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2018 Canyon Spectral AL 6.0 (discontinued)

Vital Rating: (Spectacular)
Canyon Spectral AL 6.0
2018 Canyon Spectral AL 6.0 2018 Canyon Spectral AL 6.0
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Tested: Canyon's Insanely High-Value Spectral AL 6.0

At just $2,399, this sparkle pony delivers an incredible number of smiles per dollar, excellent components, and great ride qualities.

Rating: Vital Review
Tested: Canyon's Insanely High-Value Spectral AL 6.0

'What a most super special and awesome best good time thing this bike is. For many times of funs and sends, this off-road bicycle will make biggest splash.'

Marketing speak be damned, bikes these days are pretty awesome and the Canyon Spectral is no exception. Yes, light carbon wonder-rigs with the most bitching of parts are fantastic. One can even get a Spectral equipped as such. Thing is, the vast majority of us don’t truly need them and can't fully utilize them, much less do we want to shell out for them. Read on to find out why the Spectral AL 6.0 is the ultimate punctuation in that statement.

Spectral AL 6.0 Highlights

  • 27.5-inch (650b) wheels
  • 140mm (5.5-inches) rear travel // 150mm (5.9-inch) front travel
  • Full 6066 aluminum frame (AL)
  • Triple Phase (four-bar) suspension design with Metric shock sizing
  • Fully sealed industrial bearings with additional X-ring seals for added protection
  • Tapered headtube
  • Semi internal cable routing
  • Compatible with optional Frame Case for on-bike storage
  • Integrated frame guards, including Impact Protection Unit near headtube and cable management channel/downtube guard
  • Integrated seatpost clamp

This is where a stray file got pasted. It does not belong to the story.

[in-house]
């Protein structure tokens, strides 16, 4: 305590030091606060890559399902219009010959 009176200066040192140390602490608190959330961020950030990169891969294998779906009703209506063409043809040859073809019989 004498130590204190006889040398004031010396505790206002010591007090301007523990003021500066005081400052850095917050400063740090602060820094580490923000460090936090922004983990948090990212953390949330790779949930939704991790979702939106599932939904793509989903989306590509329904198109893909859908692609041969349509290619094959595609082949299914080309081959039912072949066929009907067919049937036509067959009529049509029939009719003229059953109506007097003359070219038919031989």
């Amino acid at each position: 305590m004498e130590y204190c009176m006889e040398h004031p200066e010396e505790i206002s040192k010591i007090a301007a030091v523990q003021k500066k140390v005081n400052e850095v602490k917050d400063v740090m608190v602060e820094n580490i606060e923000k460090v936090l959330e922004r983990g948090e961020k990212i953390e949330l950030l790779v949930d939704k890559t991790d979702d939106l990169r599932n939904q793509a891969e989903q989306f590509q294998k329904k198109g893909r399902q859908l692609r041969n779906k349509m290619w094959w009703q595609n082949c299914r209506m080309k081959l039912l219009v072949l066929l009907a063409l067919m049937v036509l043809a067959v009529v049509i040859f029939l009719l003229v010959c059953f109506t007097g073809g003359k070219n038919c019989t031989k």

• 180mm post mount rear brake
  • PF30 bottom bracket
  • Boost 148mm rear spacing with 12mm through axle
  • Measured weight (size medium, no pedals): 30-pounds (13.6kg)
  • MSRP: $2,399 USD


With eight models to choose from and weights starting at a claimed 27.3-pounds, Canyon's lineup of carbon and aluminum Spectral bikes offers something for everyone. Cruising through the specs of the most-affordable Spectral AL 6.0, we came to the bold conclusion that this bike has everything a rider needs in order to party. You could ask for some different parts here and there, but you certainly don’t need any more. The full SRAM GX Eagle drivetrain sporting a 32-tooth ring and massive 50-tooth cassette for the *squawk*, DT Swiss M1900 wheels with 30mm internal width rims, stealthy KS Lev Si dropper post, RockShox Pike RC and a metric Deluxe RT shock have all the bases covered. Not only are all the new standards present, but these are the sort of bits that do their jobs well.

Canyon has their own seat clamp that presents a clean look and worked perfectly for the duration of the test. The bike comes with a torque wrench.
The bolt-on caps over the suspension linkage tell us that Canyon has built this thing for longevity and has considered those who ride in the wet.

Per Canyon, the Triple Phase Suspension is meant to be compliant off the top, deliver a stable mid platform, and then ramp at the end to keep your molars intact. After our First Ride in Madeira, we were eager to put one of these bikes through the paces in more terrain.

There was only one item that left us with a raised eyebrow: 2.6-inch tires. A slightly smaller variant of the plus-sized world, tires this large on a trail bike tend to conjure up a few images. Only time would tell once we got on the trails with Sparkles the Spectral and its late 90’s Rockhopper paint job.




There is nothing outlandish or wild here, which is good. Close inspection of the digits will reveal what Canyon had in mind for customers: a mountain bicycle. A 66-degree head angle mated to a 74.1-degree seat angle and a moderate 436mm (17.2-inch) reach on the size medium are sensible numbers for those that like to go up hills so they can terrorize their way back down them.